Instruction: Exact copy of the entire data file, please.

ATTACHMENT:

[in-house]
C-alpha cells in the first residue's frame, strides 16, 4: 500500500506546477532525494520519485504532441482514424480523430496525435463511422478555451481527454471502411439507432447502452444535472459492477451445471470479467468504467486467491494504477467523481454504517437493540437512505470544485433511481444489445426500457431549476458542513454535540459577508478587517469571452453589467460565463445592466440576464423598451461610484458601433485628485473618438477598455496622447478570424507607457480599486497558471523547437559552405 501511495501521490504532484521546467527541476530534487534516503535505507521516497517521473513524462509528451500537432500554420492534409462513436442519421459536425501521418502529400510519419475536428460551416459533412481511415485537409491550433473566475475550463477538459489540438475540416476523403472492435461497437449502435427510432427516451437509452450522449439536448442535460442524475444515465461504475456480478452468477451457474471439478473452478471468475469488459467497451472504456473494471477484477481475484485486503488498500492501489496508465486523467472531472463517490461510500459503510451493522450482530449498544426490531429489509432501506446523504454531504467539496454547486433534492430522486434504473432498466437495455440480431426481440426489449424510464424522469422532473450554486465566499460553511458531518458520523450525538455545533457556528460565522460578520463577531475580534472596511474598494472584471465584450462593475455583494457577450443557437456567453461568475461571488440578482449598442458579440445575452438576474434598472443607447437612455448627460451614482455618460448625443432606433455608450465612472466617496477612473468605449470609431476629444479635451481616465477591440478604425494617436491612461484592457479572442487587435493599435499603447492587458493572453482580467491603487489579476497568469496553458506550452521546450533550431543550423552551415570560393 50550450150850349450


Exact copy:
[in-house]
C-alpha cells in the first residue's frame, strides 16, 4: 500500500506546477532525494520519485504532441482514424480523430496525435463511422478555451481527454471502411439507432447502452444535472459492477451445471470479467468504467486467491494504477467523481454504517437493540437512505470544485433511481444489445426500457431549476458542513454535540459577508478587517469571452453589467460565463445592466440576464423598451461610484458601433485628485473618438477598455496622447478570424507607457480599486497558471523547437559552405 501511495501521490504532484521546467527541476530534487534516503535505507521516497517521473513524462509528451500537432500554420492534409462513436442519421459536425501521418502529400510519419475536428460551416459533412481511415485537409491550433473566475475550463477538459489540438475540416476523403472492435461497437449502435427510432427516451437509452450522449439536448442535460442524475444515465461504475456480478452468477451457474471439478473452478471468475469488459467497451472504456473494471477484477481475484485486503488498500492501489496508465486523467472531472463517490461510500459503510451493522450482530449498544426490531429489509432501506446523504454531504467539496454547486433534492430522486434504473432498466437495455440480431426481440426489449424510464424522469422532473450554486465566499460553511458531518458520523450525538455545533457556528460565522460578520463577531475580534472596511474598494472584471465584450462593475455583494457577450443557437456567453461568475461571488440578482449598442458579440445575452438576474434598472443607447437612455448627460451614482455618460448625443432606433455608450465612472466617496477612473468605449470609431476629444479635451481616465477591440478604425494617436491612461484592457479572442487587435493599435499603447492587458493572453482580467491603487489579476497568469496553458506550452521546450533550431543550423552551415570560393 50550450150850349450